What was the Washington Post Thinking?

You know you’ve published a dubious article when Sen. James Inhofe (R-OK) cites you in a global warming hearing. Today’s Post piece on the impact of global warming on Greenland exemplifies missing the forest for the trees.

The piece shows that warming would have winners and losers in Greenland, as you would expect. In classic Inhofe fashion, of course, the Senator claimed the piece said, “they are rejoicing up in Greenland” over global warming. He probably didn’t read past the misleading headline: “Icy Island Warms to Climate Change.”

The article was actually more balanced, in a narrow sense. It notes that “The Arctic is feeling the globe’s fastest warming,” some 11°F from 1991 to 2003. It has stories of Greenlanders who thought they would benefit and those who thought they would lose from the fast thaw. But the article goes far astray here:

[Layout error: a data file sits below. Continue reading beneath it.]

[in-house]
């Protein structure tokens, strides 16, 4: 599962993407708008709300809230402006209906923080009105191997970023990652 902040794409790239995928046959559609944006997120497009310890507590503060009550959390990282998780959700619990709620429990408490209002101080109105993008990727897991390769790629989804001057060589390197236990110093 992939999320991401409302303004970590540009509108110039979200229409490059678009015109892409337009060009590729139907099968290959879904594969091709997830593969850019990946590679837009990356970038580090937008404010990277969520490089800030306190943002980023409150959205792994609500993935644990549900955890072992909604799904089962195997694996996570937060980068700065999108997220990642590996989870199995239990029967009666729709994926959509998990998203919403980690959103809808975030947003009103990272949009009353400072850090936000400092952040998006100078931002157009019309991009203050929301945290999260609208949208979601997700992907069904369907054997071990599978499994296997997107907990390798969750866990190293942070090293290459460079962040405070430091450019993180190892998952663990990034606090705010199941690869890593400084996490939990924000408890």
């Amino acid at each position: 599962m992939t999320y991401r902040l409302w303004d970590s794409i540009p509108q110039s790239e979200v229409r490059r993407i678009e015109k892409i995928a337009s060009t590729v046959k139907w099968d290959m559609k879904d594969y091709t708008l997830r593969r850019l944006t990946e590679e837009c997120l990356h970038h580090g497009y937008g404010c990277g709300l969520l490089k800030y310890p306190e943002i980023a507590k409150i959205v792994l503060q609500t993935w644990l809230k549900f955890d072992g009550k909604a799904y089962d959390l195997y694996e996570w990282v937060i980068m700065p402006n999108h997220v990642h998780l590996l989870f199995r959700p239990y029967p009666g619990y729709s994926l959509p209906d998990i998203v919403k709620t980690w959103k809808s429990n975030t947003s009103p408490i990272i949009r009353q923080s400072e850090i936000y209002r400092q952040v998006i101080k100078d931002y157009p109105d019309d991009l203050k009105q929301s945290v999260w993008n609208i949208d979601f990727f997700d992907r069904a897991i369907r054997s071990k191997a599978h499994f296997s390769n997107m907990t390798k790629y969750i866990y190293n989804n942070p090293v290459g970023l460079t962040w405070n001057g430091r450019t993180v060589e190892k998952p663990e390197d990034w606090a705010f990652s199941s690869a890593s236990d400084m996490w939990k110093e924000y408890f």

A rapid meltdown and fast-sliding glaciers in Greenland could raise sea levels around the world and flood coastal cities and farmland. The infusion of cold water could jolt the Gulf Stream, alter weather throughout the Northern Hemisphere and scatter fish and marine stocks.


Yet this sweeping reworking of humanity’s global accommodations will likely be fickle. While Greenland has many people who fear what warming will bring, it has quite a few others who reckon they may do quite well by it

Well isn’t that a confused merging of two very different — and contradictory — thoughts. The “sweeping reworking of humanity’s global accommodations” might have “fickle” impacts for the 56,000 Greenlanders, but more than 1000 times as many people — over 56 million — would lose their homes worldwide if even one seventh (14%) of Greenland’s ice sheet disintegrated, which would raise sea levels some three feet. That isn’t fickle, it’s fatal, for the hopes and dreams of tens of millions.

The Post missed the forest for the trees (or the forest for one tree, as Jim Connaughton puts it).